There's been a movement lately to try to get Americans back to the basics when it comes to food - plain food, done well, with local and organic ingredients, prepared simply. This book is another in that vein, but presented in a simple format. This one takes us 'aisle by aisle' through the basic food types and tells us first what's wrong with absolutely everything you like and then what you should do instead. Perhaps you can tell from my grumpiness that I'm not completely converted to this way of thinking. As I sat last night at the dinner table, eating my Rice-a-Roni and frozen chicken prepackaged and preseasoned, plus my canned mandarin oranges (I got that one right, at least! I think.) I thought that I probably could make a few changes.
There is certainly some important stuff in here. I know buying local, organic ingredients is best. But my basic objections remain. This way of life is really only practical for those with the money to shop that way. People living on the edge of their income will not make these kinds of changes. I know; I've been there. When your grocery budget for the entire month is measured out by each careful dollar, you simply can't afford to buy these organic ingredients. It means going without. But what I have decided to do is read my labels more carefully and see what exactly I am buying. My favorite quote from the book: "Good food should be valued on its quality, not its ability to turn your tongue purple."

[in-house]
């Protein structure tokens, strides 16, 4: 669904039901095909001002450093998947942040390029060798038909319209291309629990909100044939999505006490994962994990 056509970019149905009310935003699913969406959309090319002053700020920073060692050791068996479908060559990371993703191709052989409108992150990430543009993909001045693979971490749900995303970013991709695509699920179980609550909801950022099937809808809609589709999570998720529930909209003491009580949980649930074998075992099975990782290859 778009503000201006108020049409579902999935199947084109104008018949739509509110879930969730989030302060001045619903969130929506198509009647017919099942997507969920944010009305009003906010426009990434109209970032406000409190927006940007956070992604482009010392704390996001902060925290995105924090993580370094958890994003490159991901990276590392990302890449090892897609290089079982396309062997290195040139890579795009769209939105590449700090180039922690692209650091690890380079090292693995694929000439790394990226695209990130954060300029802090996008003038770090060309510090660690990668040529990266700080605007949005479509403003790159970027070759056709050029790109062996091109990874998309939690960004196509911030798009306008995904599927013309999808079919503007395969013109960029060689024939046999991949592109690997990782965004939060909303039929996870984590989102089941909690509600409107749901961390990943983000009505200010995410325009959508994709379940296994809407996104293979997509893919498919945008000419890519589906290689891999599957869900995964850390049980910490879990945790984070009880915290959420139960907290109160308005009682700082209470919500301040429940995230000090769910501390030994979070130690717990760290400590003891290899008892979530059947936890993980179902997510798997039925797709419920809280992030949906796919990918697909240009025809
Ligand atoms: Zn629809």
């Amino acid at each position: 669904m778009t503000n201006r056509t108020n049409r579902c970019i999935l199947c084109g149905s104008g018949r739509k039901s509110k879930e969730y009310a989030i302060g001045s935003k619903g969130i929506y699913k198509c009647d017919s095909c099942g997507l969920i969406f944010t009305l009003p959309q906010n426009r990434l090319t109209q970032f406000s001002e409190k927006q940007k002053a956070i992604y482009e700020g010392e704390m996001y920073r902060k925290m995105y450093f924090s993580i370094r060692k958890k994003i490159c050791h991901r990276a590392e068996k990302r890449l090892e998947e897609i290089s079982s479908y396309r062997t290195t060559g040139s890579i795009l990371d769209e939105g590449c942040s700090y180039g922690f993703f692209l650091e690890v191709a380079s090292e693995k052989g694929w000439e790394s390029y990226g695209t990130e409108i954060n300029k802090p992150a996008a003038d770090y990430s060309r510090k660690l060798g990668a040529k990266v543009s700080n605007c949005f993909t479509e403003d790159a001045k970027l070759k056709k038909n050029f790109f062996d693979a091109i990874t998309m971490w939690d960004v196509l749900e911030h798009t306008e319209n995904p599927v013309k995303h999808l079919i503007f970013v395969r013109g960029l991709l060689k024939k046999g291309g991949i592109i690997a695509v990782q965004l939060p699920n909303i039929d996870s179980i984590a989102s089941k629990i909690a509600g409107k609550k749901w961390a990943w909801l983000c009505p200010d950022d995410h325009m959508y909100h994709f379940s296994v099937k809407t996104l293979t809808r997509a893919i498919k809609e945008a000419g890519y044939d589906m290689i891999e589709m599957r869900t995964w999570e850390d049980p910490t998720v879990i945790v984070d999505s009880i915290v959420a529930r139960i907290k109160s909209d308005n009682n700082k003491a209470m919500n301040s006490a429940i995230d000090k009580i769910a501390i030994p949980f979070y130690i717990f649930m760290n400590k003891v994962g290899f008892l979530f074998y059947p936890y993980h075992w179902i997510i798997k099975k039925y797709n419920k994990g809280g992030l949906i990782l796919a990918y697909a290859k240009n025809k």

She includes a few recipes, most of them not appealing to me, but there is a basic recipe for marinara sauce, which I love. But the author must live in a very different community from the one I live in. For instance, she suggest shopping at your local cheesemonger. Um, what? Maybe where she lives, but not here, that's for sure. And as for shopping at your local bakery, also not something I'm planning to do. I wouldn't mind making my own bread, but I can't exactly go to these corner stores.
So I'm not sure who to recommend this to. I guess just about anyone might read it and find a few things to change, but the audience intended for this book will know most of this stuff already.